Health Care Law Offers Preventive Care at No Cost
July 21, 2010
The Obama administration has released key information about the recently enacted Affordable Care Act's (ACA) coverage of preventive services, including STD screenings. New insurance plans cannot charge consumers copayments or deductibles for services with the highest recommendation from the US Preventive Services Task Force (USPSTF).
Only people in plans beginning after Sept. 23, or in existing plans that change substantially, will be covered for discounted services. Employer-based plans not significantly changed would be grandfathered-in.
HIV screening is covered for all adolescents and adults at increased risk for infection. Additional USPSTF clinical considerations specify that people who request HIV screening "despite reporting no individual risk factors may also be considered at increased risk, since this group is likely to include individuals not willing to disclose high-risk behaviors." CDC recommends health care providers routinely offer opt-out HIV screening to all patients ages 13-64.
Other preventive services covered for all adults at higher risk include syphilis screening and STD prevention counseling. The plans will be required to cover immunizations recommended for children and adults, including hepatitis A and B and human papillomavirus.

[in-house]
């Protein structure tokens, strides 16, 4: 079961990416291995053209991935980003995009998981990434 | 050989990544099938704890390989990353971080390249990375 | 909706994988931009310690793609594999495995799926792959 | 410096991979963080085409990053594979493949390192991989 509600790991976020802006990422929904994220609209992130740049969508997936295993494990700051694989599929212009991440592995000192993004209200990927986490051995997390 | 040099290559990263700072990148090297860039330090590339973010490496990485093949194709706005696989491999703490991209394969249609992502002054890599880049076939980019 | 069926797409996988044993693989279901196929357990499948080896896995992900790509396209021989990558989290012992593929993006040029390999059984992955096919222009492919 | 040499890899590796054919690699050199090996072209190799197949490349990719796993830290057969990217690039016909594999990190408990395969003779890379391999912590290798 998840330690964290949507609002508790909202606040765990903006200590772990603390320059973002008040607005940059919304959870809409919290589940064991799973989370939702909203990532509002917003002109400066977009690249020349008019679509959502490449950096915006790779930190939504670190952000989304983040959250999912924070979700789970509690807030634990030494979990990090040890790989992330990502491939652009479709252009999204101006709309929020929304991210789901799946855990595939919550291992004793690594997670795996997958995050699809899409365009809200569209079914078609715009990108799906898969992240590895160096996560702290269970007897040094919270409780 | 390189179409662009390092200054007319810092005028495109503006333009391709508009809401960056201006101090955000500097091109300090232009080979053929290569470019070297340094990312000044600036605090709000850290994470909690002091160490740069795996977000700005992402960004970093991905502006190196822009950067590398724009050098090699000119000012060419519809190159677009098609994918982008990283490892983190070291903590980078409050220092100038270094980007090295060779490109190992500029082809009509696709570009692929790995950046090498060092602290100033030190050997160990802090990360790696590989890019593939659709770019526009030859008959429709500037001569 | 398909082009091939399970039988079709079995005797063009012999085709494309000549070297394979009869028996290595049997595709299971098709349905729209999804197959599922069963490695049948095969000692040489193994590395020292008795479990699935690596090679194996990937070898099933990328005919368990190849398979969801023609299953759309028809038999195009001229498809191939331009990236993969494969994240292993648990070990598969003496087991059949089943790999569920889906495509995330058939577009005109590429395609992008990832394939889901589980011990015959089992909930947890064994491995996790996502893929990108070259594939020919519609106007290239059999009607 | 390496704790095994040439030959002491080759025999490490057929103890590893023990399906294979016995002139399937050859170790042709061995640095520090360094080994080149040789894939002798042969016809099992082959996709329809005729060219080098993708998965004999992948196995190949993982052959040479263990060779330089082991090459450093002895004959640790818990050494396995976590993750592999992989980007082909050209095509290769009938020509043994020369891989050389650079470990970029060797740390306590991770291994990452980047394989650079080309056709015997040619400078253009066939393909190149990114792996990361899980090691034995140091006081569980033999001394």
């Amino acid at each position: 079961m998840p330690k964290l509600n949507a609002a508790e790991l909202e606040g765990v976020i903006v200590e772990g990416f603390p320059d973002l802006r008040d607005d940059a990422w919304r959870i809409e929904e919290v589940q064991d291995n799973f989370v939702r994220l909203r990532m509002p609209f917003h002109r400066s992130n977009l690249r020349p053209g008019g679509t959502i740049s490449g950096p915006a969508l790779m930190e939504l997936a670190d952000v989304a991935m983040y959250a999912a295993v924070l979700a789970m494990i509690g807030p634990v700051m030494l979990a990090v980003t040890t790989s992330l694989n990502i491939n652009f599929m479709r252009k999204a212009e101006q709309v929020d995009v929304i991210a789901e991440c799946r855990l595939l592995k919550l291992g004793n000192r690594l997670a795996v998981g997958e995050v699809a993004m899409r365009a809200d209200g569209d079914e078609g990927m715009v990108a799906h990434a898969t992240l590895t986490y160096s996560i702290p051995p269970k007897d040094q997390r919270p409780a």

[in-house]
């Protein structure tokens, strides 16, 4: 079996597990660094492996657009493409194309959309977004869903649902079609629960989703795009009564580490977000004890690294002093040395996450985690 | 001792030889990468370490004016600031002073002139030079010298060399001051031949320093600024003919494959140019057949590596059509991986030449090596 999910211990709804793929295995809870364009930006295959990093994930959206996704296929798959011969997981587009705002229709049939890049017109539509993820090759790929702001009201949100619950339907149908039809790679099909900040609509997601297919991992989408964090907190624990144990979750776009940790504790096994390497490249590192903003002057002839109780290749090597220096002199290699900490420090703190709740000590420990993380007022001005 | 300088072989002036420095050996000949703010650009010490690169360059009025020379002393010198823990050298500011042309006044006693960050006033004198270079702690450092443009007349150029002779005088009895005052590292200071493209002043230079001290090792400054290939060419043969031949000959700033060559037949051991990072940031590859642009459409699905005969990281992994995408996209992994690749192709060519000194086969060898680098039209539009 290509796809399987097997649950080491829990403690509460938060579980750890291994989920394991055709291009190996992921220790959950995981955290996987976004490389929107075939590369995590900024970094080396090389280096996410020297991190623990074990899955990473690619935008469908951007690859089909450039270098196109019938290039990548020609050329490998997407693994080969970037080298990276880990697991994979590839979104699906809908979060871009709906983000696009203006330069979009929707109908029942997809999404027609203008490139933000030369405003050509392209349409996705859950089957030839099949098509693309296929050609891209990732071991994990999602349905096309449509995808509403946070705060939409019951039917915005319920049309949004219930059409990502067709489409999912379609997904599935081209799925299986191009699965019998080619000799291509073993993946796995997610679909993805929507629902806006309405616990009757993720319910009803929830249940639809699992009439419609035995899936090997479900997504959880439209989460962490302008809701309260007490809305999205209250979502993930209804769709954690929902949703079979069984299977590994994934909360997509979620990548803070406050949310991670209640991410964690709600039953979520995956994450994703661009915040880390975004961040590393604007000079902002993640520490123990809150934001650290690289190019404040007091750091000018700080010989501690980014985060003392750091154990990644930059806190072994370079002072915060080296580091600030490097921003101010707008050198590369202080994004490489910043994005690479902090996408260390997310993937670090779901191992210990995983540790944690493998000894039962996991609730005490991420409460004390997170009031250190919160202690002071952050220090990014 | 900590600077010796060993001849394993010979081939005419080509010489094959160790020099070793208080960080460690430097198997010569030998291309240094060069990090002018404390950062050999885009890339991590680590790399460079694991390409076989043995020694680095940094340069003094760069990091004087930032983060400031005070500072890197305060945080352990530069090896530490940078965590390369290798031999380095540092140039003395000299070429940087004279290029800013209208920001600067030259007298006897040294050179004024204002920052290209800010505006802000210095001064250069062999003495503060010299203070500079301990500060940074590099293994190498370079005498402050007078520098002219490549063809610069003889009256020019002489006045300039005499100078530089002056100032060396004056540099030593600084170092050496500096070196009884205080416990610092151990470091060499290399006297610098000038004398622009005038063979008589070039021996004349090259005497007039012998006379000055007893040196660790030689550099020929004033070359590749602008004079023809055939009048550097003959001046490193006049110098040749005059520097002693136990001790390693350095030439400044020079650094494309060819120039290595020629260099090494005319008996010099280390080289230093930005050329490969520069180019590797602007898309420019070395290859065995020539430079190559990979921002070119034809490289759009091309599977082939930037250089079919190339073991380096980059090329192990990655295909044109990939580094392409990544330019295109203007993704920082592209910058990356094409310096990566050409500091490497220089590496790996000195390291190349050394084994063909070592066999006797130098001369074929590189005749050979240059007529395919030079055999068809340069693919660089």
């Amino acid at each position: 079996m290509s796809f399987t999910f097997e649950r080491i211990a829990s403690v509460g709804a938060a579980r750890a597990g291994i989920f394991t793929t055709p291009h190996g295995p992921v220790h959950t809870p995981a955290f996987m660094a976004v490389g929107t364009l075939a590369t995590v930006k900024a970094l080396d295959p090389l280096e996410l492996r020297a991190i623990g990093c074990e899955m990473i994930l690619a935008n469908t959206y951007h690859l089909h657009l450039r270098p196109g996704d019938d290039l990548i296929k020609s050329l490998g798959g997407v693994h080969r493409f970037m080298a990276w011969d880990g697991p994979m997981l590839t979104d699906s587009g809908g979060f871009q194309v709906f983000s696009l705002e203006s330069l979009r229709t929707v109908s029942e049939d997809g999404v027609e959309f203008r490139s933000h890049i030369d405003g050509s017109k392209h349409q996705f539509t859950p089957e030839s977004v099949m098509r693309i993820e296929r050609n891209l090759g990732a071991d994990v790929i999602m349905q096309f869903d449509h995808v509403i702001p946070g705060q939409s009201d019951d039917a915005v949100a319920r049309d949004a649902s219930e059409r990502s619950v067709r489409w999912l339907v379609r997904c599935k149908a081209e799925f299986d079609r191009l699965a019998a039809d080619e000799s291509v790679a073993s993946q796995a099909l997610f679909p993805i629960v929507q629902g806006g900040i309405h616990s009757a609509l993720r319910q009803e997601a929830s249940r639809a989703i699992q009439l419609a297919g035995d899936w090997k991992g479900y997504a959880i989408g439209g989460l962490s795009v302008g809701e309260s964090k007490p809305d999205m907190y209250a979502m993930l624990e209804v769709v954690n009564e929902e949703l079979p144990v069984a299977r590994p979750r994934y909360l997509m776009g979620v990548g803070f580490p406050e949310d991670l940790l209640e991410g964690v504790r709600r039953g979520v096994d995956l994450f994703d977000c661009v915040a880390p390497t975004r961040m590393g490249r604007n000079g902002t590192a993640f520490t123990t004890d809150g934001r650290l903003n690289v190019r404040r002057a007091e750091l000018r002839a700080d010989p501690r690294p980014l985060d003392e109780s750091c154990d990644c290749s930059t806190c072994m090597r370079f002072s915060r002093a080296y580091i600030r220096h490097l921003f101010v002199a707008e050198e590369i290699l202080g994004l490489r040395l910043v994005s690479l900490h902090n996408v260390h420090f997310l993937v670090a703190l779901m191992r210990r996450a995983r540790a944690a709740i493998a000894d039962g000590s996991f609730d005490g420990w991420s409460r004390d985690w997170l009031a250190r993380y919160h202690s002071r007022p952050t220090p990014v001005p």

Cervical cancer screening will be covered for sexually active women, and younger women and women at higher risk are covered for chlamydia testing. Women at increased risk can obtain gonorrhea screening. Pregnant women can obtain hepatitis B and syphilis screening.
Testing and counseling for STDs, including HIV, and TB screening for children and adolescents at increased risk are covered.
Out-of-network charges and the cost of treating an underlying condition could still apply. Consumers also could be charged if the preventive service is not billed separately from another service.
For more information about the ACA and prevention services, visit www.healthcare.gov.
Los Angeles Times
07.15.2010; Noam N. Levey
This article was provided by U.S. Centers for Disease Control and Prevention. It is a part of the publication CDC HIV/Hepatitis/STD/TB Prevention News Update. Visit the CDC's website to find out more about their activities, publications and services.
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